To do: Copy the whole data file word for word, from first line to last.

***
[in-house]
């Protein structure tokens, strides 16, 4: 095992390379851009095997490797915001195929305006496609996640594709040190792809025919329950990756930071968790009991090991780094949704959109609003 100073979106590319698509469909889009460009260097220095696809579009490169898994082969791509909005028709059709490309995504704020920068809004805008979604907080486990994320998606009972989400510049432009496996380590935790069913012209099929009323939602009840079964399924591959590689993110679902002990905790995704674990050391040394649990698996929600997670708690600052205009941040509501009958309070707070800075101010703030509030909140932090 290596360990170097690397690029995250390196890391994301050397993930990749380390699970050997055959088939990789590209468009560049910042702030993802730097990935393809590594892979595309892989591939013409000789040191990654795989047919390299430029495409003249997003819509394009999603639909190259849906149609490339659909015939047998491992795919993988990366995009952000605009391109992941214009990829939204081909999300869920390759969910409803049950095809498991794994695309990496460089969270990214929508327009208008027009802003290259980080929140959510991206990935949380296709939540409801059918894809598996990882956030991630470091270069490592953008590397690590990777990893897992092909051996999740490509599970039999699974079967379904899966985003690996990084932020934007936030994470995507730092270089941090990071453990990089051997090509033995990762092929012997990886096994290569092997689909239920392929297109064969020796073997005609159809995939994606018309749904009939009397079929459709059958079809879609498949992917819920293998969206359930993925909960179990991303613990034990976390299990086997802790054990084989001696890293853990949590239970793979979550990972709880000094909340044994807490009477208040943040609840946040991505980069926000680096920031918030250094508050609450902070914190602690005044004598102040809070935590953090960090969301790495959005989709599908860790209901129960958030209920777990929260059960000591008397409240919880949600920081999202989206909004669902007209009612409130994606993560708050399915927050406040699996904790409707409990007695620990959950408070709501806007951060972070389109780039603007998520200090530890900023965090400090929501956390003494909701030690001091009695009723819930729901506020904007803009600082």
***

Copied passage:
[in-house]
């Protein structure tokens, strides 16, 4: 095992390379851009095997490797915001195929305006496609996640594709040190792809025919329950990756930071968790009991090991780094949704959109609003 100073979106590319698509469909889009460009260097220095696809579009490169898994082969791509909005028709059709490309995504704020920068809004805008979604907080486990994320998606009972989400510049432009496996380590935790069913012209099929009323939602009840079964399924591959590689993110679902002990905790995704674990050391040394649990698996929600997670708690600052205009941040509501009958309070707070800075101010703030509030909140932090 290596360990170097690397690029995250390196890391994301050397993930990749380390699970050997055959088939990789590209468009560049910042702030993802730097990935393809590594892979595309892989591939013409000789040191990654795989047919390299430029495409003249997003819509394009999603639909190259849906149609490339659909015939047998491992795919993988990366995009952000605009391109992941214009990829939204081909999300869920390759969910409803049950095809498991794994695309990496460089969270990214929508327009208008027009802003290259980080929140959510991206990935949380296709939540409801059918894809598996990882956030991630470091270069490592953008590397690590990777990893897992092909051996999740490509599970039999699974079967379904899966985003690996990084932020934007936030994470995507730092270089941090990071453990990089051997090509033995990762092929012997990886096994290569092997689909239920392929297109064969020796073997005609159809995939994606018309749904009939009397079929459709059958079809879609498949992917819920293998969206359930993925909960179990991303613990034990976390299990086997802790054990084989001696890293853990949590239970793979979550990972709880000094909340044994807490009477208040943040609840946040991505980069926000680096920031918030250094508050609450902070914190602690005044004598102040809070935590953090960090969301790495959005989709599908860790209901129960958030209920777990929260059960000591008397409240919880949600920081999202989206909004669902007209009612409130994606993560708050399915927050406040699996904790409707409990007695620990959950408070709501806007951060972070389109780039603007998520200090530890900023965090400090929501956390003494909701030690001091009695009723819930729901506020904007803009600082």